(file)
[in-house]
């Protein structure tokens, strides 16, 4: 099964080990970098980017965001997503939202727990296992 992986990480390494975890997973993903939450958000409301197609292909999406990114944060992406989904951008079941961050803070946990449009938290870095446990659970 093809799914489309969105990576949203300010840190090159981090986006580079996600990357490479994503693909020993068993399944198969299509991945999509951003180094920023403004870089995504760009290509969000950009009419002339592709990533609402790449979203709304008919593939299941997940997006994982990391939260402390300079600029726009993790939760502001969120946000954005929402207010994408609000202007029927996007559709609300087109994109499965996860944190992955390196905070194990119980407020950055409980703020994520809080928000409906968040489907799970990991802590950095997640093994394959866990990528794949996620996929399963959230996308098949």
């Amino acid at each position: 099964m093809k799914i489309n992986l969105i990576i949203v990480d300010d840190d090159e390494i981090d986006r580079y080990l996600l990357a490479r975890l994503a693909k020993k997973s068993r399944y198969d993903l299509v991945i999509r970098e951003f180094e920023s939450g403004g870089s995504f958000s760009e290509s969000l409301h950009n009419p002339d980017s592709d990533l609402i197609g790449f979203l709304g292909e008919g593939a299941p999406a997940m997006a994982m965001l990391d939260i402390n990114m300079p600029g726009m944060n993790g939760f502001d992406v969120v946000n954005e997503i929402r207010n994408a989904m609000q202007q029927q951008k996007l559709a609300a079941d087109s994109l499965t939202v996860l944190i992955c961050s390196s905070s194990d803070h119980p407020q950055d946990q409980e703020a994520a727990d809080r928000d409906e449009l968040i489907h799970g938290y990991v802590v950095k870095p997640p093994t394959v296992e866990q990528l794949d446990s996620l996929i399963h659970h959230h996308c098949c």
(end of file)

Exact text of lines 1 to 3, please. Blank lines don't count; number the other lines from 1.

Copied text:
[in-house]
């Protein structure tokens, strides 16, 4: 099964080990970098980017965001997503939202727990296992 992986990480390494975890997973993903939450958000409301197609292909999406990114944060992406989904951008079941961050803070946990449009938290870095446990659970 093809799914489309969105990576949203300010840190090159981090986006580079996600990357490479994503693909020993068993399944198969299509991945999509951003180094920023403004870089995504760009290509969000950009009419002339592709990533609402790449979203709304008919593939299941997940997006994982990391939260402390300079600029726009993790939760502001969120946000954005929402207010994408609000202007029927996007559709609300087109994109499965996860944190992955390196905070194990119980407020950055409980703020994520809080928000409906968040489907799970990991802590950095997640093994394959866990990528794949996620996929399963959230996308098949």
């Amino acid at each position: 099964m093809k799914i489309n992986l969105i990576i949203v990480d300010d840190d090159e390494i981090d986006r580079y080990l996600l990357a490479r975890l994503a693909k020993k997973s068993r399944y198969d993903l299509v991945i999509r970098e951003f180094e920023s939450g403004g870089s995504f958000s760009e290509s969000l409301h950009n009419p002339d980017s592709d990533l609402i197609g790449f979203l709304g292909e008919g593939a299941p999406a997940m997006a994982m965001l990391d939260i402390n990114m300079p600029g726009m944060n993790g939760f502001d992406v969120v946000n954005e997503i929402r207010n994408a989904m609000q202007q029927q951008k996007l559709a609300a079941d087109s994109l499965t939202v996860l944190i992955c961050s390196s905070s194990d803070h119980p407020q950055d946990q409980e703020a994520a727990d809080r928000d409906e449009l968040i489907h799970g938290y990991v802590v950095k870095p997640p093994t394959v296992e866990q990528l794949d446990s996620l996929i399963h659970h959230h996308c098949c």